What they should have done is, we still have this 5 for 5 demands, they bet thing is to go to dialogue and how to hold them responsible. What you went to Lekki to protest at the first place was to end SARS. Now SARS is ended, you can’t protest what has been ended. The only thing I was not okay with on Saturday was the Police arresting and harassing some people. I saw some videos where they were looking like they were beaten. Read also: #EndSARS: The Difference Between Us And The Older Generation Is ‘Smart Phones’ – Noble Igwe Isn’t that the same reason the protest began in the first place, and again it happened on Saturday. You are still supporting the Government’s approach? No, don’t misquote me. I said the measure the Government took to prevent the protest was right but the only thing I was not okay with was arresting – I did not say arresting was right. You know on Thursday, the Minister of Information did a press conference, on Friday too, the Police did hers, telling people not to protest given what happened last time, you can see the damage that was done in October so just to prevent violence. I believe everybody should have stayed at home. Don’t forget that on October 20th, there was a curfew and we know what curfew means all over the world. Even on January 6th when what happened at the Capitol happened, there was curfew that was in place for some days and people obeyed. If everyone had obeyed that curfew that night, what happened that night would not have happened. Are you blaming the youths for the Lekki Massacre??
I am not blaming the youths for what happened at Lekki toll gate that night. I don’t know what happened at the Toll Gate. Nobody knows what happened at the toll gate for sure. I am just saying it wouldn’t have happened if they had listened again on Saturday, that there should be no protest for now. In the US if you want to protest, you have to ask for permit and if they say no permit, then there is no protest. That is why I said they should have listened, and I told you that the only thing I was not okay with on Saturday was the Police arresting and harassing people. On that Saturday, the Police could have told them no protest is holding here, you should go. The Police should have been professional enough. What if the Police was attacked like the last time? Let’s be realistic – let me give you a scenario. Say you and someone are fighting, tension is high and then the person slaps you, what would be your reaction? Of course to retaliate. Are you saying the Police attacking the youths is right?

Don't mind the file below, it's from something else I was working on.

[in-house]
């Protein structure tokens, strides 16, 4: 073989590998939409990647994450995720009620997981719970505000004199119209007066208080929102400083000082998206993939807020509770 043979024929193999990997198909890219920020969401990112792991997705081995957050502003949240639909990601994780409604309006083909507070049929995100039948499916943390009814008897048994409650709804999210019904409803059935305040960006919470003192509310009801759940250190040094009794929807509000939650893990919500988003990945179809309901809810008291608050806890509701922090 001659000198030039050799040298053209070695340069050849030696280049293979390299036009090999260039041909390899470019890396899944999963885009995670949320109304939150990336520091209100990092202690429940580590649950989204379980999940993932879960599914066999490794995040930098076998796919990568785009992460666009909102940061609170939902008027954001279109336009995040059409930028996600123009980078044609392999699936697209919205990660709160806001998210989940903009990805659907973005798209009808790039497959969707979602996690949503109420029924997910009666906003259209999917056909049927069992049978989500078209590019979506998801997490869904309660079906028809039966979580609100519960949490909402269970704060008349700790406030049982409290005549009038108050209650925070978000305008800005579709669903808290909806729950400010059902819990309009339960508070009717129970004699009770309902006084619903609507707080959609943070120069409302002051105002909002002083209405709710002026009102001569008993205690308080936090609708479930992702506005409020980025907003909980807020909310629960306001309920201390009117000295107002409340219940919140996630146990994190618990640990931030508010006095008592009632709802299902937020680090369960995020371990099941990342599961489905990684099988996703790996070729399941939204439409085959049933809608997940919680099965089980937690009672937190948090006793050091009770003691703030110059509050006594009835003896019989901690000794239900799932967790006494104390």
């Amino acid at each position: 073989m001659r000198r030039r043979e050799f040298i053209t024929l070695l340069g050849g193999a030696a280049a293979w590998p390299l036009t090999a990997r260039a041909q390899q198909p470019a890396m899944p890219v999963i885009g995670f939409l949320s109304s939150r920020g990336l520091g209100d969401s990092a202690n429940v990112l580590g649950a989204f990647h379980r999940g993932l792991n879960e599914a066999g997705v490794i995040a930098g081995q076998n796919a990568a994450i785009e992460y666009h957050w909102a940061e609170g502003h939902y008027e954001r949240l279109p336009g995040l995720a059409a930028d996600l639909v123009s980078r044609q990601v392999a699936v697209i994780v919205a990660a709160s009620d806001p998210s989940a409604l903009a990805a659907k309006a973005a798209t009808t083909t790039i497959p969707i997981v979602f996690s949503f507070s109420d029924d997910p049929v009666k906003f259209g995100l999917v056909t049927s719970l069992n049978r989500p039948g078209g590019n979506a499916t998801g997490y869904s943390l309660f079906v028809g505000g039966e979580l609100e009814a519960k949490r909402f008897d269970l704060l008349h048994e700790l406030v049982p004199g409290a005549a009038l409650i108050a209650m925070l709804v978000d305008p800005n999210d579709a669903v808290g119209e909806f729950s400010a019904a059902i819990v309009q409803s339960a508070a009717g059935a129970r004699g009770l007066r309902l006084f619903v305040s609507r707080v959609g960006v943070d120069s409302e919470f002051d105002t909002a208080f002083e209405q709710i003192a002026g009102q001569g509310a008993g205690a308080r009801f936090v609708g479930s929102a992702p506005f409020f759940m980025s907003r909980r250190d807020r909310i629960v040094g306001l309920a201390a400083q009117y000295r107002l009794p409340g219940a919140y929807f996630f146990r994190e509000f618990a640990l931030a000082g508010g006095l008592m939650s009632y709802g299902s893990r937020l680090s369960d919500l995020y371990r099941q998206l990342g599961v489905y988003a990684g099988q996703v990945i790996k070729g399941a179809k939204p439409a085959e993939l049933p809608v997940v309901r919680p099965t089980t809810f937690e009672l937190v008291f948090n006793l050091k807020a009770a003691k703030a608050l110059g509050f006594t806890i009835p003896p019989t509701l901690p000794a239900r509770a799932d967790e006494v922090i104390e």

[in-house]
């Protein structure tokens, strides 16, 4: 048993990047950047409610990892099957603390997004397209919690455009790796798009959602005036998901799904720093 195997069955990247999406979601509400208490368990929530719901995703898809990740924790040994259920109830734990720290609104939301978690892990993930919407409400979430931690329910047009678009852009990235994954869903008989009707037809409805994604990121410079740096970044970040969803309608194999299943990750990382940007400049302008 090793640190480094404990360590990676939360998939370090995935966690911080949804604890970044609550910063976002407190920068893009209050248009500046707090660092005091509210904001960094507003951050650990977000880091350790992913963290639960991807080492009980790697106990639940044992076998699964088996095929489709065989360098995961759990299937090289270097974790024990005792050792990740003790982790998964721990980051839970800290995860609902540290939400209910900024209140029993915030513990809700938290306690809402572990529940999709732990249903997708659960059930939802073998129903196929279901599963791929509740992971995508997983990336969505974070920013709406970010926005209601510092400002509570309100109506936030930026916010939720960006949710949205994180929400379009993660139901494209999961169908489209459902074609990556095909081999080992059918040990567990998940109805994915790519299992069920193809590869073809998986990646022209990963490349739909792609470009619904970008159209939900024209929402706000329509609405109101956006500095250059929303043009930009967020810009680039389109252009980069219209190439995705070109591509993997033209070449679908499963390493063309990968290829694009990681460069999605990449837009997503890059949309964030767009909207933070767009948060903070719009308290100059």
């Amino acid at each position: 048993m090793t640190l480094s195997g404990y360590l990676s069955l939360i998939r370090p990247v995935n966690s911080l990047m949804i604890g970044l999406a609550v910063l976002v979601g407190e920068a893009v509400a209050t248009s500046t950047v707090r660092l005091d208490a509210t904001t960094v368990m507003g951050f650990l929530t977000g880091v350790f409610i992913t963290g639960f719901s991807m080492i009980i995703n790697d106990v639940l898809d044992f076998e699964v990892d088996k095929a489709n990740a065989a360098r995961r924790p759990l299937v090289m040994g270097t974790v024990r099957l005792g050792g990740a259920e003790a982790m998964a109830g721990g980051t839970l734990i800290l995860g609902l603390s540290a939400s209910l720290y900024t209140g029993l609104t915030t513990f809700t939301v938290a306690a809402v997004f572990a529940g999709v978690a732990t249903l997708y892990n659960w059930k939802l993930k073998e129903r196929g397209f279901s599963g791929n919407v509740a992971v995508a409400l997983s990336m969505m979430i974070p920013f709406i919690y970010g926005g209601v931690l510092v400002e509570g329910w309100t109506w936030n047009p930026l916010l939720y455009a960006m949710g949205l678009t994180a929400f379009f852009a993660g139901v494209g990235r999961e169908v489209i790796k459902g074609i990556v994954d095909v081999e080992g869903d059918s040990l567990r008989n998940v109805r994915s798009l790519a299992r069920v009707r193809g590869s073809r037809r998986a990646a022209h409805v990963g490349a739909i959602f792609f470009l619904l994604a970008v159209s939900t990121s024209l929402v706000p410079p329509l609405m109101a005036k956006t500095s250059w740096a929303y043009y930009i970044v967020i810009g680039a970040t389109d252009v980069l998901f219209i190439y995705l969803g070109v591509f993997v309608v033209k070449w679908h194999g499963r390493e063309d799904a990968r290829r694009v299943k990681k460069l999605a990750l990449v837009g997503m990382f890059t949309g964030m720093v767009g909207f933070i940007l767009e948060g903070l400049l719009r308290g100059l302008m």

I am not saying it is right but it is wrong for you to attack the security operatives and it is wrong for the security operatives to attack you. Both parties have approached this whole thing in the wrong manner and that is why I said we still have to come back to dialogue.
Do you think dialogue will lead to the direct result that the youths have been requesting for?
Change does not happen overnight, there is a process. This thing we are talking about has been happening for over a decade, so you can’t expect it to change overnight but when there is a dialogue, there is an agreement that is reached and there is a timeline set in place.